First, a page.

Ministry of Labour
Companies have had almost 3 years to implement violence and harassment prevention in the workplace provisions under the Ontario Occupational Health and Safety Act , OHSA (also known as Bill 168). Like other items in the OHSA, obligations on employers to prevent workplace violence and harassment with written policies and programs require ongoing commitment, training, and review. A few highlights of some of the requirements that employers with five or more employees must demonstrate include:
The prevention mandate at the Ministry of Labour: What WSIB and MOL transitions mean for employers in 2013
As of April 1, 2012, the Ontario Ministry of Labour (MOL) officially took over the prevention mandate from WSIB. How has this been impacting employers in 2013 and what real effects are organizations seeing? If you have any comments about this, I’d love to hear.
The three most read articles this week on HRinfodesk deal with changes to CPP contributions, workplace safety awareness training programs and plans for mandatory training in 2014, and payroll rates for 2013.
The Ministry of Labour in Ontario is putting in place several enforcement measures to ensure compliance with Employment Standards and Occupational Health and Safety, including proactive and increased inspections of workplaces.
The fate of WSIB safety groups program and JHSC certification training following the passing of Bill 160
On April 1, 2012, certain provisions under the Ontario Occupational Health and Safety Statute Law Amendment Act, 2011 (formerly Bill 160) came into force, including the prevention mandate in Ontario and Joint Health and Safety Committee certification training. The responsibility for the prevention mandate and the JHSC certification training were transferred from the Workplace Safety and Insurance Board to the chief prevention officer at the Ministry of Labour.
To ensure temporary employment agencies/temporary help agencies are in compliance with the Employment Standards Act, the Ontario Ministry of Labour announced on Friday June 8, 2012, a three-month inspection blitz of temp agencies running form June 2012 until the end of August 2012.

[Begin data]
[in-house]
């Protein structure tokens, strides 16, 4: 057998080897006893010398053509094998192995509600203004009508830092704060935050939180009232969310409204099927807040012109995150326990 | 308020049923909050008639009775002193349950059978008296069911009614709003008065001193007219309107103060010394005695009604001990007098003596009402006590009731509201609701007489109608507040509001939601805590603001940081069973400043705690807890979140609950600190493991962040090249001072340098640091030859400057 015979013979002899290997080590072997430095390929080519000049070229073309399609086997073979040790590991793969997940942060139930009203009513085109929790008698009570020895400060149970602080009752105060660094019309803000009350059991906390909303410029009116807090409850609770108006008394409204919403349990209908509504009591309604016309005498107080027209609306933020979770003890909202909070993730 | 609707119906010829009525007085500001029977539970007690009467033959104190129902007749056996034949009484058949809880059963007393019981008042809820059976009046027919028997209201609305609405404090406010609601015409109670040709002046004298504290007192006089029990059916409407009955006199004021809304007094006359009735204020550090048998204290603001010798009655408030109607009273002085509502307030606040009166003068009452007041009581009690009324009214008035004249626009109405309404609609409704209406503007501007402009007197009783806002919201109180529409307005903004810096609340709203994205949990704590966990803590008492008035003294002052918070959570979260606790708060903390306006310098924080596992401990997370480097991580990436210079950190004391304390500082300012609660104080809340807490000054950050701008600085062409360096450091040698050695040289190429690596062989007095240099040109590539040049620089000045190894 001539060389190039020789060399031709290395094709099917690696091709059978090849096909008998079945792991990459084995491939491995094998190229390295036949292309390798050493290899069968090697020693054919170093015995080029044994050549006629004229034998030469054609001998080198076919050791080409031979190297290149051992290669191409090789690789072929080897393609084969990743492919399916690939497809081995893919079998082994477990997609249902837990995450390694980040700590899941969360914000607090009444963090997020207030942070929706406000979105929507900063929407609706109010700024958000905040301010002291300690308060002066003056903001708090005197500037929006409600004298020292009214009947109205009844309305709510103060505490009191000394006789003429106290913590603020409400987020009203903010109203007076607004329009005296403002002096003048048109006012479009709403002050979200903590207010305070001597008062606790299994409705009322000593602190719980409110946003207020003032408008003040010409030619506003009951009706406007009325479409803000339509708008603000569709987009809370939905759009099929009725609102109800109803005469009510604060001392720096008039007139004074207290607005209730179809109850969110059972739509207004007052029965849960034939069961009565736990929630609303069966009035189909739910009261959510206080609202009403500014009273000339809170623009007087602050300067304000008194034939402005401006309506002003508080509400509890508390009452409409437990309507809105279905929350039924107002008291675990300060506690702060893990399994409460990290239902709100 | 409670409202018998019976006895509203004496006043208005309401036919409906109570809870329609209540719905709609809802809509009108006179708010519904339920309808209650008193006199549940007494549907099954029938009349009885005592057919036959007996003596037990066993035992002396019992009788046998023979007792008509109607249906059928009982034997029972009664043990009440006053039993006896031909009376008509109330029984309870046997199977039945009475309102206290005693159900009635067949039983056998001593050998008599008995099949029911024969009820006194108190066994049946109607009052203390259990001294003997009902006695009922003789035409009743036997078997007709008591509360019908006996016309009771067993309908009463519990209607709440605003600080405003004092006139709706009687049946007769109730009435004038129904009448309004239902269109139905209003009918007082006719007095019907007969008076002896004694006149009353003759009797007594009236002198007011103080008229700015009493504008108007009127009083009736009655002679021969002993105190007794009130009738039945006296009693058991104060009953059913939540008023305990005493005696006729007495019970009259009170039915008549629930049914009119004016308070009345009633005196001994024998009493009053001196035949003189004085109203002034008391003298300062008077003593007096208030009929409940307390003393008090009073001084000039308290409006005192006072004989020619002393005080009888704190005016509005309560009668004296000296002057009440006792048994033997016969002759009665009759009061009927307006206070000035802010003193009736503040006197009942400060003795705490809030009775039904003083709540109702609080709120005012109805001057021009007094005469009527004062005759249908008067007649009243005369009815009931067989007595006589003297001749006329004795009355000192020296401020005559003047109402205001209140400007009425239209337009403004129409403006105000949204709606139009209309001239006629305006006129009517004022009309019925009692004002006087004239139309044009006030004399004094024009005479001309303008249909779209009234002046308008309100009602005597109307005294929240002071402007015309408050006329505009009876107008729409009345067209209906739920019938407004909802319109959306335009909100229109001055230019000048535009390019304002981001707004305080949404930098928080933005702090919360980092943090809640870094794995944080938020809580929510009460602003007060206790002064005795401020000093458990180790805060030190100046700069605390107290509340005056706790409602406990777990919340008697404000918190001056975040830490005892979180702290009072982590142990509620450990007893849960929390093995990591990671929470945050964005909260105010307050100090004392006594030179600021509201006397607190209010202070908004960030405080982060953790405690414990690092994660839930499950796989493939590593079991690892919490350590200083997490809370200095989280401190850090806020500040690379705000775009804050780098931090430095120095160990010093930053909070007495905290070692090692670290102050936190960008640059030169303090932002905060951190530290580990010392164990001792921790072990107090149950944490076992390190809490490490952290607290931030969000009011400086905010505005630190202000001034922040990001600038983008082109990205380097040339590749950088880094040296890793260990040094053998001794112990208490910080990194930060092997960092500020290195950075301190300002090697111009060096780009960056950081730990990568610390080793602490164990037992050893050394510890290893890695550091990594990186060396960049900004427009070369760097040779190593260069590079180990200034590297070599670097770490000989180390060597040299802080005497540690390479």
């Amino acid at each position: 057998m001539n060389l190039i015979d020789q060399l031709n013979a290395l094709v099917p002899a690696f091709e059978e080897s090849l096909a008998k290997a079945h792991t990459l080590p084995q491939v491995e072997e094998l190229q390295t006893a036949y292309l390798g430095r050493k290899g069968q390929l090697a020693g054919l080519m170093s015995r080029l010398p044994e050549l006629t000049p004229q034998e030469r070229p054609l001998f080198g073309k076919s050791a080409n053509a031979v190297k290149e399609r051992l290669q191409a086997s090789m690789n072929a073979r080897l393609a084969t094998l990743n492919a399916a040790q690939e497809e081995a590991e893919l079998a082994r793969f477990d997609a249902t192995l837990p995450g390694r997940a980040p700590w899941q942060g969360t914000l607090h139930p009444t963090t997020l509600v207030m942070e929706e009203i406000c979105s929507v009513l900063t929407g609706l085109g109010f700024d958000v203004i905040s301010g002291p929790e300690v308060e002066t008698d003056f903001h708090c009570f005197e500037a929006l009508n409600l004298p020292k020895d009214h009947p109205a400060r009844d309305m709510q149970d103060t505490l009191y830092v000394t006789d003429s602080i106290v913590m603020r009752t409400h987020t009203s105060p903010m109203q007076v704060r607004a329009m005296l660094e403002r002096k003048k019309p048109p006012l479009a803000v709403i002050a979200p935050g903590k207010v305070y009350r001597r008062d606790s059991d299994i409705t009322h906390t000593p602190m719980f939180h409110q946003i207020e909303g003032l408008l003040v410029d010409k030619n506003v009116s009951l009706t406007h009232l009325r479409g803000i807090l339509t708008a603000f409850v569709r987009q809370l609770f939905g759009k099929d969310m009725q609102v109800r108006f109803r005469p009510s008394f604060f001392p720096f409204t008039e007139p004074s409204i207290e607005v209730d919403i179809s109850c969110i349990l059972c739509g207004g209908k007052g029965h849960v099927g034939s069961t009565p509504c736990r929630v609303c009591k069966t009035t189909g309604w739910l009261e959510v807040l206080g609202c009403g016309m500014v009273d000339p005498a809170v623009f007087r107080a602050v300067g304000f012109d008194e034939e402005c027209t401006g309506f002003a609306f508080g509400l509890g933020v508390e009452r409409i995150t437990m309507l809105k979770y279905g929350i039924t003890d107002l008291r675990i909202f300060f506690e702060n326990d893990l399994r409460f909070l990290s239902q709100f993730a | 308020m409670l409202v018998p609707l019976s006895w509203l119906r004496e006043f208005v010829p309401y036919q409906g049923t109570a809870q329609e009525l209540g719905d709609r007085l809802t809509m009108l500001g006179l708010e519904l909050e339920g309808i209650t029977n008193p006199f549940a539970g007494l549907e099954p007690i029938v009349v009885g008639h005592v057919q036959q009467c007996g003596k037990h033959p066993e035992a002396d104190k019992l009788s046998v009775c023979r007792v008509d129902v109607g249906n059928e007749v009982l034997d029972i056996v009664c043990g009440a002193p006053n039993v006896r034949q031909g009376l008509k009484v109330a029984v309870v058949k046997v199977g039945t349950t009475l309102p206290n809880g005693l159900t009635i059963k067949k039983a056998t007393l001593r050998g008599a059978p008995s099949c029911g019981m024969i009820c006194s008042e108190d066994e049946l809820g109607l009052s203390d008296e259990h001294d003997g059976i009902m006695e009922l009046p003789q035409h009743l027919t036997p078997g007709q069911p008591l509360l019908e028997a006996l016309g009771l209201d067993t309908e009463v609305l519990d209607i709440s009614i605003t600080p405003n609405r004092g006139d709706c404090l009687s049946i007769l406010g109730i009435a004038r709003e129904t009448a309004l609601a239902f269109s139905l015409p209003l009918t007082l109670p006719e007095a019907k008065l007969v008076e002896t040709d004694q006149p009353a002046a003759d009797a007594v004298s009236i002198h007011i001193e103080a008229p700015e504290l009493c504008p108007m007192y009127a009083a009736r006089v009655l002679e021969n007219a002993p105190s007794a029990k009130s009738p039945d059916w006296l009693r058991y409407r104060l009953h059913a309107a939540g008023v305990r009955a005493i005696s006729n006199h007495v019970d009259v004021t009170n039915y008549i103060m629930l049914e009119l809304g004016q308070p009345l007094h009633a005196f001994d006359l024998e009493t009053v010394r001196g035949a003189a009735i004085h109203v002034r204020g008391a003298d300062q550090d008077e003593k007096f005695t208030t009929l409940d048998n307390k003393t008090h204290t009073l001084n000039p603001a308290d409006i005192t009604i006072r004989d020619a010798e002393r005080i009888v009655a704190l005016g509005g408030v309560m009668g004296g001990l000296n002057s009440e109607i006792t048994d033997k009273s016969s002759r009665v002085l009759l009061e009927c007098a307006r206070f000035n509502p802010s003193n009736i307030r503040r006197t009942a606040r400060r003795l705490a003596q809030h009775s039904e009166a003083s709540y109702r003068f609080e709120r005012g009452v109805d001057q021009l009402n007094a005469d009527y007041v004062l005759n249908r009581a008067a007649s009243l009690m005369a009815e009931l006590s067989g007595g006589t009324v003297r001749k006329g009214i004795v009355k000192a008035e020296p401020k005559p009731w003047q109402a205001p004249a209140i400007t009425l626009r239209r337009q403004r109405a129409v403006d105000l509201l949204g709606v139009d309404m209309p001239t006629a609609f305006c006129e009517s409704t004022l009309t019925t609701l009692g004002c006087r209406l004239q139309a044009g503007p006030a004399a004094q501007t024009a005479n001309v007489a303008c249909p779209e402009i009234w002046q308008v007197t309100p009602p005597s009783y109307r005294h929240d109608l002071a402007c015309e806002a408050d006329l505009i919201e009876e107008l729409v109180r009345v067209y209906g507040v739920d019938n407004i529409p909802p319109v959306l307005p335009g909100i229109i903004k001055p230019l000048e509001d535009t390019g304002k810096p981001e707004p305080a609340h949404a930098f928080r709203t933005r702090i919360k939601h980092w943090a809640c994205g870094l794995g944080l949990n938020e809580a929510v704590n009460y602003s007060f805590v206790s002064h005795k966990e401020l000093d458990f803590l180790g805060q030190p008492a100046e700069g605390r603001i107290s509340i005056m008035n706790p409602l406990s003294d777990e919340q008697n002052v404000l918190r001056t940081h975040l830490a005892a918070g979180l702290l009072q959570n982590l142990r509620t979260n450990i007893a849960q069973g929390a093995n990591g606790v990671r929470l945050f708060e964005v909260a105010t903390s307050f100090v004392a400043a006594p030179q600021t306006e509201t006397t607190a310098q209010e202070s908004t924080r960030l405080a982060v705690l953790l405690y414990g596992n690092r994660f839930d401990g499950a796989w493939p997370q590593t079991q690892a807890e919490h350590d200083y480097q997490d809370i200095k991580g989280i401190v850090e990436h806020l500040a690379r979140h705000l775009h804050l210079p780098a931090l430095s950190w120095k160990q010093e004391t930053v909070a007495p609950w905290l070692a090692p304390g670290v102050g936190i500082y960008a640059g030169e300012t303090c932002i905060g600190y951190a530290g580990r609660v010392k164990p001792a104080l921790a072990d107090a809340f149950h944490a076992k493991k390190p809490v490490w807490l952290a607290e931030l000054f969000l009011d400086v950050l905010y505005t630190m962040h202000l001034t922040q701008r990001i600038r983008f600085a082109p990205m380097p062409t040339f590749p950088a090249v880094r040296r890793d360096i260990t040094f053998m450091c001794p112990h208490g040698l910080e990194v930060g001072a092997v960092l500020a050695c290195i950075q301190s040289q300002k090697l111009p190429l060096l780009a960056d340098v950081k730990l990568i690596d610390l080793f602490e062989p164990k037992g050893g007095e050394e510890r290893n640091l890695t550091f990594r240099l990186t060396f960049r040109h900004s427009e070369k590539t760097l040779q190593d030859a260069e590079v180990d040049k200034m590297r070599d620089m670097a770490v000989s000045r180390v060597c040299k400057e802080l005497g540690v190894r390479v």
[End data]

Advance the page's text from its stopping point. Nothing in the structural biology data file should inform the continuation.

Under the Ontario Occupational Health and Safety Act employers are required to post the Act and any explanatory material prepared by the Ministry of Labour. Now, this requirement includes the new Health & Safety at Work – Prevention Starts Here poster recommended by the Expert Advisory Panel back in 2010. The poster summarizes [...]
Most employers in Ontario are aware that the Employment Standards Act imposes standards on employers with respect to the treatment of employees. However, many are not aware that they are required to display a poster issued by the Ministry of Labour titled, “What You Should Know about the Employment Standards Act.” This poster, which can be downloaded from the ministry’s website, advises employees of their rights with respect to employment standards of hours of work, wages, public holidays and more…
Do you, like 98 percent of Ontario businesses, employ 100 or fewer employees? Then you should try SCIP-ing into spring with the Workplace Safety and Insurance Board’s Safe Communities Incentive Program.
A while back, I wrote about how mandatory training in ergonomics would be an effective way of preventing workplace injuries (musculoskeletal injuries/disorders and repetitive strain injuries), reducing absenteeism, increasing productivity and improving morale in the workplace. Have my opinions changed?
The Ontario Legislative Assembly passed Bill 160, the Occupational Health and Safety Statute Law Amendment Act, 2011 by a vote of 79–0. Most provisions of the Bill will take effect when it receives royal assent sometime in June. However, some sections will take effect on either April 1, 2012, or a date set by the lieutenant-governor, whichever is earlier.